Taylor Made, Aldila Shafts - History Being MadeWritten by Mike Ross
Golf equipment, especially golf clubs, has come a long way since golf was invented. A lot of this advancement has to do with materials that golf clubs, shafts, and heads are made from. Take Taylor made, Aldila shafts. These are some of most advanced shafts on market.
It's important to know what kind of materials you have in your golf clubs, whether you're buying new shafts, customized golf clubs, or a used set like Callaway preowned ladies golf clubs. Your golf equipment, and material that it is made from, goes a long way in determining how you perform on golf course.
Clubs Throughout Time-How Club Shafts Have Progressed Over The Years
Even at start of golf history, when clubs and shafts were made from basic ingredients like wood, golfers always measured how a club and its shaft performed. They measured shaft's stiffness, shaft flex, and shaft's frequency.
Tips On Bike MaintenanceWritten by Andrew Caxton
First of all, and before start any bicycle maintenance you have to clean your bike, that doesn't mean a bit of wipe with a cloth, you have to clean it appropriately and there are a few things you will need in order to do job. Probably, you will have to buy some tools. However, notice that most of them can be found around house. Try to find them under kitchen sink, but donít let your wife or mother catch you.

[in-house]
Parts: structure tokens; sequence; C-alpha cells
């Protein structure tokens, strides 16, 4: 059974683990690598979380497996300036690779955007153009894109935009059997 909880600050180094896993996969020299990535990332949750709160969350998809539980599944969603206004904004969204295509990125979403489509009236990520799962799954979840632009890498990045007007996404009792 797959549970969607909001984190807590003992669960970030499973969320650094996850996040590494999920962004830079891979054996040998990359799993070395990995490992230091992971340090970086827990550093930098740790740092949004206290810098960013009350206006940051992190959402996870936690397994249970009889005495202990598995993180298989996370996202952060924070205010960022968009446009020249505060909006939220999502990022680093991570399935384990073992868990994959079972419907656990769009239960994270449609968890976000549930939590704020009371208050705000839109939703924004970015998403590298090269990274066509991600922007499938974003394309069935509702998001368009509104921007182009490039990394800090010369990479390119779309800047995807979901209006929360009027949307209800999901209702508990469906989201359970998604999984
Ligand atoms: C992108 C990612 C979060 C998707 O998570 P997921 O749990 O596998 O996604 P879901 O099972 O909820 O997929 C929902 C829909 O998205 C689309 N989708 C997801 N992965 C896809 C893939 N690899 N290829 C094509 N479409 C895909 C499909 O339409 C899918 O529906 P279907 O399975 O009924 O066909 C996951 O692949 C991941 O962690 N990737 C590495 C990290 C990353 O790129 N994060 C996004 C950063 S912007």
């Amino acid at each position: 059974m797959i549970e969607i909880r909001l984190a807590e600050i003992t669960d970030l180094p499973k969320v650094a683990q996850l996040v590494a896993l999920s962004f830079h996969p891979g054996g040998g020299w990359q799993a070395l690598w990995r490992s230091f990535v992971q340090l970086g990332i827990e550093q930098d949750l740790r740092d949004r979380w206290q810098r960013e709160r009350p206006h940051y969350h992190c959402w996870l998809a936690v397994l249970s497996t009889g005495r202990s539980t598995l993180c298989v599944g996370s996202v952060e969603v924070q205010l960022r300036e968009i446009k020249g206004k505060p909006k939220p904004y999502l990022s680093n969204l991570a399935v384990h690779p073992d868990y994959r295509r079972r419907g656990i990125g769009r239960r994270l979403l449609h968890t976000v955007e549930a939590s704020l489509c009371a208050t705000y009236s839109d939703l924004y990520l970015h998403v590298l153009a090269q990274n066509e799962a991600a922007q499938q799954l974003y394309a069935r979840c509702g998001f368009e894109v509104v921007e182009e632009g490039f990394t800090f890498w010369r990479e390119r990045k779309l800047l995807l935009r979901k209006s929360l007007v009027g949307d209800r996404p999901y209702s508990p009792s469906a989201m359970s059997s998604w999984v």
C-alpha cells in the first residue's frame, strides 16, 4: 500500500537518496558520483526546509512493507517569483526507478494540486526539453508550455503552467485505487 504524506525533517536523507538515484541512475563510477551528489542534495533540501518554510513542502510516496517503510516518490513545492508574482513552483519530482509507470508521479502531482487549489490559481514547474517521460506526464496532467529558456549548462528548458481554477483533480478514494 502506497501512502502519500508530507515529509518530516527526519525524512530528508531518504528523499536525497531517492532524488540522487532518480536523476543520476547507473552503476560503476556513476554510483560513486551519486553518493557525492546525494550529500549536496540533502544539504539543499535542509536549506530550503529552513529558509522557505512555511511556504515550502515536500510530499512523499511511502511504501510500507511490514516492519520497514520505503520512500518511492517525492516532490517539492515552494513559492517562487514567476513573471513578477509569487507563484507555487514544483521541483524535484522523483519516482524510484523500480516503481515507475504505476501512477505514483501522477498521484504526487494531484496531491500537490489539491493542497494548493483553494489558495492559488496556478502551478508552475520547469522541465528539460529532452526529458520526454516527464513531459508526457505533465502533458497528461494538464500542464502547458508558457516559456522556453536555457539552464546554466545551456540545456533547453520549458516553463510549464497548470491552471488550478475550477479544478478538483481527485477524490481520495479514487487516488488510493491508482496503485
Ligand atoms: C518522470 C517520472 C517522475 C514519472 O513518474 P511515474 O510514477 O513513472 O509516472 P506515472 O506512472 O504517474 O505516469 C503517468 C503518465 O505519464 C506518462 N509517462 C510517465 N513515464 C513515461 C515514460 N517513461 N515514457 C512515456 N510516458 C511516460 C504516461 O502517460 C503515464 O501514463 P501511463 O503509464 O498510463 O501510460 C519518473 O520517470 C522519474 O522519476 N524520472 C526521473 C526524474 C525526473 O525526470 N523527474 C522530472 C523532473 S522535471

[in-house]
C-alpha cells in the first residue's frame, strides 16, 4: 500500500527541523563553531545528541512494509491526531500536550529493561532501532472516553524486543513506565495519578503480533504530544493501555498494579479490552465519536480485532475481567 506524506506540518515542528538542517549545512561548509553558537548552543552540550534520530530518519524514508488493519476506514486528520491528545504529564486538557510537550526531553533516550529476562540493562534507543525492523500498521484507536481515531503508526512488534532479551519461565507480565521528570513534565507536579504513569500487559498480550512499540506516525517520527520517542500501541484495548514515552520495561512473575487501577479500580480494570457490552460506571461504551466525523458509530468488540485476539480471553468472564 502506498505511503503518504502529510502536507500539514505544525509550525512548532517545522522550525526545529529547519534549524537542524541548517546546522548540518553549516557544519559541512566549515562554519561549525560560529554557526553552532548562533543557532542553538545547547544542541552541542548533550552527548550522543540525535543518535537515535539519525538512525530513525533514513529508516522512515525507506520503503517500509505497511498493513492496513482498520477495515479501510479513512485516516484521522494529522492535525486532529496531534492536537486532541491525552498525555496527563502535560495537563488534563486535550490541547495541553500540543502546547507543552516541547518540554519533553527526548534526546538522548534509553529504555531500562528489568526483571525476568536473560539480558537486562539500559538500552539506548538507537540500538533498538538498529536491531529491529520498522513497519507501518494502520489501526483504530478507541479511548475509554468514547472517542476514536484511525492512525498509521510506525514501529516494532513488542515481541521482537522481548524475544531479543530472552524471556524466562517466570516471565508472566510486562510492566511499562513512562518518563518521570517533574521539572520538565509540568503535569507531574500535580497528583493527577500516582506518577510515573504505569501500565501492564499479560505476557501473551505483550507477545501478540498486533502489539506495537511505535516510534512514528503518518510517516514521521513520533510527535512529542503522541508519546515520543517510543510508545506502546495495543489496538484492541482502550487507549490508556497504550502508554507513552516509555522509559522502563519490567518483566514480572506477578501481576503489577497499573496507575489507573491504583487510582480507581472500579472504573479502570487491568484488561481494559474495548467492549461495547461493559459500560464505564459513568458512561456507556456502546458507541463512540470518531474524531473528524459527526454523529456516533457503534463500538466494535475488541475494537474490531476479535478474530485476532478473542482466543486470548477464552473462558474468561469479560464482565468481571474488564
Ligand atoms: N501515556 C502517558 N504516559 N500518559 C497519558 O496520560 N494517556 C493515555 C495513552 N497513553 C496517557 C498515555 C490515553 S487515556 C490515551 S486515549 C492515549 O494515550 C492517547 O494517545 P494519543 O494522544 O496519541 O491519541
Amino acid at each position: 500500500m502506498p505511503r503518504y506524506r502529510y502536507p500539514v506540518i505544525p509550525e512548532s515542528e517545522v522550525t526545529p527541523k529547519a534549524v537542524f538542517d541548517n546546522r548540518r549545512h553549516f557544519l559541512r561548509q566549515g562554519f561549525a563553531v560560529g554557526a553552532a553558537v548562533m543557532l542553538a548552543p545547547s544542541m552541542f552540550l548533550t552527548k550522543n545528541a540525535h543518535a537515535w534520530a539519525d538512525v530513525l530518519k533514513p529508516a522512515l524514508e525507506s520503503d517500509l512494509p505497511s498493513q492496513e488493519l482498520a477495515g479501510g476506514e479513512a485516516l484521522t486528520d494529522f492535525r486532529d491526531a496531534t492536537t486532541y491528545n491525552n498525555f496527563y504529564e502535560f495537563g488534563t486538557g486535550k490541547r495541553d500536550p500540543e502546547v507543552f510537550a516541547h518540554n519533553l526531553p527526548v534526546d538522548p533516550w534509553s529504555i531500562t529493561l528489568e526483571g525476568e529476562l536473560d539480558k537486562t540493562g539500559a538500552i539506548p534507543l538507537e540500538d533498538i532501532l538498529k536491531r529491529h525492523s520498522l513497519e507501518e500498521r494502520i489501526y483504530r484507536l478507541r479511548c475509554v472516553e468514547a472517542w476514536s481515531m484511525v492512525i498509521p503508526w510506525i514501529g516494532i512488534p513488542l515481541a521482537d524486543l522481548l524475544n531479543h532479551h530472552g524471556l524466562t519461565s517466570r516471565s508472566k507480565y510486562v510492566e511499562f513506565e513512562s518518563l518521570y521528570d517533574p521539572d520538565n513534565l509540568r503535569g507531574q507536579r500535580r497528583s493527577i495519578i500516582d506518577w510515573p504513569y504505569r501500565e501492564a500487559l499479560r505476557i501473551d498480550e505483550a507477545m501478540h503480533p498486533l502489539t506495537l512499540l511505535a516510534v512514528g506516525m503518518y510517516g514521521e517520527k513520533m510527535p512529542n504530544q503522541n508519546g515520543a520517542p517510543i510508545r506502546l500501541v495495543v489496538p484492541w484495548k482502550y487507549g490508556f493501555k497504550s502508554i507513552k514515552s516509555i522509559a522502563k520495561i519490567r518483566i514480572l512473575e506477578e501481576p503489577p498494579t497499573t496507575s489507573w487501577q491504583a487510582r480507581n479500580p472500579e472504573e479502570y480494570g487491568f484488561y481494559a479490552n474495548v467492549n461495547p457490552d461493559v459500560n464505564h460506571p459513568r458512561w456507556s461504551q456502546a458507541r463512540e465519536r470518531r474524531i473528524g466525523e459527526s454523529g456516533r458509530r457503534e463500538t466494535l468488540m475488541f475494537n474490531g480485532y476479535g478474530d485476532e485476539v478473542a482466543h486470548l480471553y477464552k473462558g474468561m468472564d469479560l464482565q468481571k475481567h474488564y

What is required equipment: -
- A bike workstand or handy tree/washing line to hang your bike on.
- Old rear hub or old axle or stick
- Degreaser or diesel fuel (careful diesel is not good for your hands).
- Hot water.
- Washing up liquid.
- 2 buckets (1 with soapy and 1 with clean water).
- Paint brush.
- Old water bottle.
- Soft scrubbing brush.
- 2 sponges.
- And for that extra shinny finish, spray polish.
An important premise when you are cleaning your bike is to keep your eyes well opened. Itís necessary to remember anything that may need fixing later, this is how a mechanic on a professional cycling team does it, but he might have 10 bikes to look after, so itís a lot easier with only one.
You can start from bike wheels, and then cut top off old water bottle and put some degreaser in it, you can use a spray degreaser, but you waste most of it. With paintbrush work degreaser into sprockets being careful not to get too much into bearings. Then with some hot water and washing up liquid scrub sprockets clean, then scrub rims clean of old brake block residue, you can use a little degreaser to help this, but donít get it on your tires. Scrub tires clean, with soft scrubbing brush, at this point look at tires for any cut in tread that could puncture later and inspect rims for damage or if they are wearing thin. With a soapy sponge wash spokes and then rinse them in clean water and put them to one side to dry, not in direct sunlight.
Now take bottlebrush or a sponge and a bucket of soapy water and clean under cycle saddle, under bottom bracket, under brakes and under forks, use scrubbing brush to shift any stubborn dirt, then take a soapy sponge and clean off all degreaser and loosened dirt. Then with a clean soapy sponge clean every part of bike, start with handlebars and saddle and work your way down bike making sure whole bike is sparkling clean, then rinse with clean water. Remember keep your eyes open for things like worn brake blocks, gritty bearings, tight or frayed cables or any cracks or damage to frame, if all is OK put wheels back in.